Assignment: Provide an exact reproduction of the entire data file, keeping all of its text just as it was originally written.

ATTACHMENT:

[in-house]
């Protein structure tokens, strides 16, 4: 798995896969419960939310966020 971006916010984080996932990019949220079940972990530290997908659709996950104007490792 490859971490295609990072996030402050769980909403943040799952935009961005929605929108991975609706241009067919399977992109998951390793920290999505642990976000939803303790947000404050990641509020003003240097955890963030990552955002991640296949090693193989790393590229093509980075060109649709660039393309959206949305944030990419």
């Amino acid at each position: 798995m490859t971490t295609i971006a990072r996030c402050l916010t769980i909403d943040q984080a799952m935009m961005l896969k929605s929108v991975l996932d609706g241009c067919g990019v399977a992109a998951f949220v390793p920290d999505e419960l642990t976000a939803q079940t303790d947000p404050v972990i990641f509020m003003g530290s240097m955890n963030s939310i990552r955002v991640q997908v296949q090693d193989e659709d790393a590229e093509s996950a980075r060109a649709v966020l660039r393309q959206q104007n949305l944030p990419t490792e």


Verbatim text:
[in-house]
């Protein structure tokens, strides 16, 4: 798995896969419960939310966020 971006916010984080996932990019949220079940972990530290997908659709996950104007490792 490859971490295609990072996030402050769980909403943040799952935009961005929605929108991975609706241009067919399977992109998951390793920290999505642990976000939803303790947000404050990641509020003003240097955890963030990552955002991640296949090693193989790393590229093509980075060109649709660039393309959206949305944030990419």
């Amino acid at each position: 798995m490859t971490t295609i971006a990072r996030c402050l916010t769980i909403d943040q984080a799952m935009m961005l896969k929605s929108v991975l996932d609706g241009c067919g990019v399977a992109a998951f949220v390793p920290d999505e419960l642990t976000a939803q079940t303790d947000p404050v972990i990641f509020m003003g530290s240097m955890n963030s939310i990552r955002v991640q997908v296949q090693d193989e659709d790393a590229e093509s996950a980075r060109a649709v966020l660039r393309q959206q104007n949305l944030p990419t490792e």